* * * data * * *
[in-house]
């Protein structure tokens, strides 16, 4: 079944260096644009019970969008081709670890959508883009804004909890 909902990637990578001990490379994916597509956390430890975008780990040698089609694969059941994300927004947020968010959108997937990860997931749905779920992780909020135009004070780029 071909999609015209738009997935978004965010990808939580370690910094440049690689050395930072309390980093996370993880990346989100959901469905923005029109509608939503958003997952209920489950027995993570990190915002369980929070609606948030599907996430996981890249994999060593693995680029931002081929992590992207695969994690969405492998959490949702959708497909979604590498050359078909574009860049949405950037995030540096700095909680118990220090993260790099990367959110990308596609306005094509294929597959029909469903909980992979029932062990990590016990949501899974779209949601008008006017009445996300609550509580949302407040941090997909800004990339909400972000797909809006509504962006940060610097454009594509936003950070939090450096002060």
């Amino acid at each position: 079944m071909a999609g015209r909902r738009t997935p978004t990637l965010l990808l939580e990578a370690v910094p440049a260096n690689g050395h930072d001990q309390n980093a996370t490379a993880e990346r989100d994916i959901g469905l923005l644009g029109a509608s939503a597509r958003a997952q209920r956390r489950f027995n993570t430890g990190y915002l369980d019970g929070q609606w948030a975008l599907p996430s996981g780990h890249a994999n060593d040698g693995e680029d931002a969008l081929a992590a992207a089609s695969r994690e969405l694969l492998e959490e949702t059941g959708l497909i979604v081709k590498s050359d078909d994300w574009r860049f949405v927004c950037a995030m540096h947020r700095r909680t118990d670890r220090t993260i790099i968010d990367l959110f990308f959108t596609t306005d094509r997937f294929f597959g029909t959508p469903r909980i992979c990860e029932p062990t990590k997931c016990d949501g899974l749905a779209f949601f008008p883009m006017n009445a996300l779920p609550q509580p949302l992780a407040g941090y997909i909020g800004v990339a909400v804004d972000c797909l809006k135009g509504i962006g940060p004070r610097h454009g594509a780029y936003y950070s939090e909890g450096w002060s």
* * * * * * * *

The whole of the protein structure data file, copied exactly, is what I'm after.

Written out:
[in-house]
């Protein structure tokens, strides 16, 4: 079944260096644009019970969008081709670890959508883009804004909890 909902990637990578001990490379994916597509956390430890975008780990040698089609694969059941994300927004947020968010959108997937990860997931749905779920992780909020135009004070780029 071909999609015209738009997935978004965010990808939580370690910094440049690689050395930072309390980093996370993880990346989100959901469905923005029109509608939503958003997952209920489950027995993570990190915002369980929070609606948030599907996430996981890249994999060593693995680029931002081929992590992207695969994690969405492998959490949702959708497909979604590498050359078909574009860049949405950037995030540096700095909680118990220090993260790099990367959110990308596609306005094509294929597959029909469903909980992979029932062990990590016990949501899974779209949601008008006017009445996300609550509580949302407040941090997909800004990339909400972000797909809006509504962006940060610097454009594509936003950070939090450096002060």
């Amino acid at each position: 079944m071909a999609g015209r909902r738009t997935p978004t990637l965010l990808l939580e990578a370690v910094p440049a260096n690689g050395h930072d001990q309390n980093a996370t490379a993880e990346r989100d994916i959901g469905l923005l644009g029109a509608s939503a597509r958003a997952q209920r956390r489950f027995n993570t430890g990190y915002l369980d019970g929070q609606w948030a975008l599907p996430s996981g780990h890249a994999n060593d040698g693995e680029d931002a969008l081929a992590a992207a089609s695969r994690e969405l694969l492998e959490e949702t059941g959708l497909i979604v081709k590498s050359d078909d994300w574009r860049f949405v927004c950037a995030m540096h947020r700095r909680t118990d670890r220090t993260i790099i968010d990367l959110f990308f959108t596609t306005d094509r997937f294929f597959g029909t959508p469903r909980i992979c990860e029932p062990t990590k997931c016990d949501g899974l749905a779209f949601f008008p883009m006017n009445a996300l779920p609550q509580p949302l992780a407040g941090y997909i909020g800004v990339a909400v804004d972000c797909l809006k135009g509504i962006g940060p004070r610097h454009g594509a780029y936003y950070s939090e909890g450096w002060s």